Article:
By KHRISNA RUSSELL
Deputy Chief Reporter
TIM Rider, the Royal Bank of Canada executive who faced backlash from Bahamians after lambasting the educational standards of the country, yesterday announced his intention to retire from the institution.
RBC's senior vice-president of sales' decision was revealed in an internal executive transition announcement to bank staff members, noting his retirement would be effective February 28.
Rob Johnston, RBC's head of Caribbean banking, is slated to assume responsibility for sales for the region on an interim basis, the statement said.
The transition of Mr Rider, pictured, from RBC's operations comes weeks after his inflammatory comments at a Royal Fidelity Bahamas Economic Outlook angered many and stirred wide public discourse.
In a rhetorical question, he asked if The Bahamas is committed to its own success and spoke poorly of the educational standards of the country.
The Bahamas, he said, cannot allow the education "status quo" to persist if it is to be competitive in the global economy.
He also said the education standards and US dolar parity put this country at a disadvantage, because it has an expensive labour pool with inadequate education.
"The single biggest factor, in my view, that is now and will continue to lead to income and wealth inequality in The Bahamas is the inadequate education and training of its citizens," he warned late last month.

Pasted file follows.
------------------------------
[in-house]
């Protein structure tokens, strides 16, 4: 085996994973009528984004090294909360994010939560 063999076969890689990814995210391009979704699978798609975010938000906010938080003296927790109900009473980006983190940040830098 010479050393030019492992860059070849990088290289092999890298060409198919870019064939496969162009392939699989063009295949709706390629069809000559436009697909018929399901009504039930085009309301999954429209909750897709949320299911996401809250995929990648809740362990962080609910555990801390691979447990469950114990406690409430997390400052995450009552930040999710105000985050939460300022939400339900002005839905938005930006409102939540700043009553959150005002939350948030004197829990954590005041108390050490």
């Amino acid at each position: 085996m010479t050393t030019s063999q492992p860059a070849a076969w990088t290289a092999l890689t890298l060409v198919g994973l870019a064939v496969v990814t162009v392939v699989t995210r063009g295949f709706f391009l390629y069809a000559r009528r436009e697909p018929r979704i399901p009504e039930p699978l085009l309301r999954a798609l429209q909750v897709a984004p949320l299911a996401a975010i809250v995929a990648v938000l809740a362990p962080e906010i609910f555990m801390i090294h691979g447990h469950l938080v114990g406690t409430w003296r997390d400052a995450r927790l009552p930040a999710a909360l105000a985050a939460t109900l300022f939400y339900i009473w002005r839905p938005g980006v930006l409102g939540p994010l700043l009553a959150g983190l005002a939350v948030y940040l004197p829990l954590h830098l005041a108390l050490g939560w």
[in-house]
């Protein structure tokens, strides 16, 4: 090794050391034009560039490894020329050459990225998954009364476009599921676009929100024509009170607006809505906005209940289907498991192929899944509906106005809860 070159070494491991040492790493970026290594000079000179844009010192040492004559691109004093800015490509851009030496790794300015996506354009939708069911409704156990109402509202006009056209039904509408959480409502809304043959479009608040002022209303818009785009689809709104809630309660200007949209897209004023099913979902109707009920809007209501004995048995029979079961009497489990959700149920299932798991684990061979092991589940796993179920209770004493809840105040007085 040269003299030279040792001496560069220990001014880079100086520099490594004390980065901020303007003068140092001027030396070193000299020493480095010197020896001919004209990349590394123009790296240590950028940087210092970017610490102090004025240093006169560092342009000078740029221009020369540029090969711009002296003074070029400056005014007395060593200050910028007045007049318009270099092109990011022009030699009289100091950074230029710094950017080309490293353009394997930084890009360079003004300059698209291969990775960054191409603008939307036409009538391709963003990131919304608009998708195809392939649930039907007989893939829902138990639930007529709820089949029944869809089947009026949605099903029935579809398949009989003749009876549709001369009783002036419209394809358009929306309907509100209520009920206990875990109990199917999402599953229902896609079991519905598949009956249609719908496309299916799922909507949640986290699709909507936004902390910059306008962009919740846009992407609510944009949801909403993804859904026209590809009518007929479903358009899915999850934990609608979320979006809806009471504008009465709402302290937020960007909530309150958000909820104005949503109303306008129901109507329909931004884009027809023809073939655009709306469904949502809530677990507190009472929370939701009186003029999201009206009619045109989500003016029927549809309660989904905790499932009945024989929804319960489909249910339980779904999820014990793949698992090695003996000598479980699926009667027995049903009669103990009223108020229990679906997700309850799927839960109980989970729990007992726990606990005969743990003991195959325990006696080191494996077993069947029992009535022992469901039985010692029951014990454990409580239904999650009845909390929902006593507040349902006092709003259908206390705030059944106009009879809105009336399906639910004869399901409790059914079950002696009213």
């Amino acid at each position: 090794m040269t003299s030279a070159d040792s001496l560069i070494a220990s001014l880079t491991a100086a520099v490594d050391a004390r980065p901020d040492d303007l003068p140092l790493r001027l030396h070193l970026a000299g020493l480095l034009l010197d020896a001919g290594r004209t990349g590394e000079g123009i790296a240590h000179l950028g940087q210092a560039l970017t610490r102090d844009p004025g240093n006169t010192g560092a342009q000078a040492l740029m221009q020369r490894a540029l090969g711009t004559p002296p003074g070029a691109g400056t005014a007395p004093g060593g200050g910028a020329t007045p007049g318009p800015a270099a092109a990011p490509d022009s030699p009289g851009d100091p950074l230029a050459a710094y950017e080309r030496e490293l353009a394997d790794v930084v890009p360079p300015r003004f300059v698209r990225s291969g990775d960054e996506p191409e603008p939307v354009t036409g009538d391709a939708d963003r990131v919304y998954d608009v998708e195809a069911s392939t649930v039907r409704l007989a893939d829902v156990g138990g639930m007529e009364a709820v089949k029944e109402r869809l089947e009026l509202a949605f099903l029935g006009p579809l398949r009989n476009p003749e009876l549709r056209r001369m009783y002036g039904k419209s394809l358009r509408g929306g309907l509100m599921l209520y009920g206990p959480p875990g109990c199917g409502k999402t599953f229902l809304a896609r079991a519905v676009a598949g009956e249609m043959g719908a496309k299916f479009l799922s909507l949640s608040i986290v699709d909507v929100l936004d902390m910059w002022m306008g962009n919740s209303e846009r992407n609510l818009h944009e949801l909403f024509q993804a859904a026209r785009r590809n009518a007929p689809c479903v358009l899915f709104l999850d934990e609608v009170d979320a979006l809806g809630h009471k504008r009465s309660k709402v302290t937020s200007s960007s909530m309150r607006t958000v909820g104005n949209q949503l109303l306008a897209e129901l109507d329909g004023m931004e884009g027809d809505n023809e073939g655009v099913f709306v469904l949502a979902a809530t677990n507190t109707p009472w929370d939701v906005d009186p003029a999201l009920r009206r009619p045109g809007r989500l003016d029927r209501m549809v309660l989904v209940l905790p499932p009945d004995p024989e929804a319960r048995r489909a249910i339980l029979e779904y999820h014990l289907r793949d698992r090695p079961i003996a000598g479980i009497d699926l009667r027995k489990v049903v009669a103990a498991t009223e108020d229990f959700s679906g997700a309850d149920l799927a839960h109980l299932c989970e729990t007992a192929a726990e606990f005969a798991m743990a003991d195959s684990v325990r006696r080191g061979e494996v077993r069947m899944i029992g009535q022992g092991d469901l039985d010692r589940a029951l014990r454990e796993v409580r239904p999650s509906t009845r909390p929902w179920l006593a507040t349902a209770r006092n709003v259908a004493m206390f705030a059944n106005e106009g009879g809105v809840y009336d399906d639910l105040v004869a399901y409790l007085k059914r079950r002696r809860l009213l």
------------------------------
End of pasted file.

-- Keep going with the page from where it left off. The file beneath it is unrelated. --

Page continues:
He also said corruption, poor fiscal responsibility, detrimental mortgage and lending laws have had adverse consequences for the banking industry, according to an earlier report by The Nassau Guardian.
However, it is unclear whether his decision to retire is connected to his controversial remarks.
Following the comments, Deputy Prime Minister Peter Turnquest told The Tribune he found the statements to be "unfortunate" and "uninformed".
In an interview with The Tribune yesterday, Official Opposition Leader Philip "Brave" Davis said he "certainly" was not pleased with the comments, adding that he wrote to the bank urging officials to take whatever actions they deemed appropriate.
RBC's corporate office in Toronto, Canada yesterday chose not to speak directly to this aspect of Mr Rider's tenure with the bank, telling this newspaper he made the decision to retire after two decades with the institution.
"After more than 20 years with RBC, Tim Rider, senior vice president of sales will be retiring from the bank. We thank him for his contributions and wish him well in his future endeavours," the statement said.
"The Bahamas is an integral part of RBC's Caribbean banking business and we are proud of our 109-year history in the region. Rob Johnston, head, Caribbean banking will assume interim leadership of this important market and support our ongoing journey of transformation and innovation in the Caribbean.
"We cherish the partnerships we have with our clients, employees and communities in The Bahamas and aim to further strengthen those relationships in the years to come."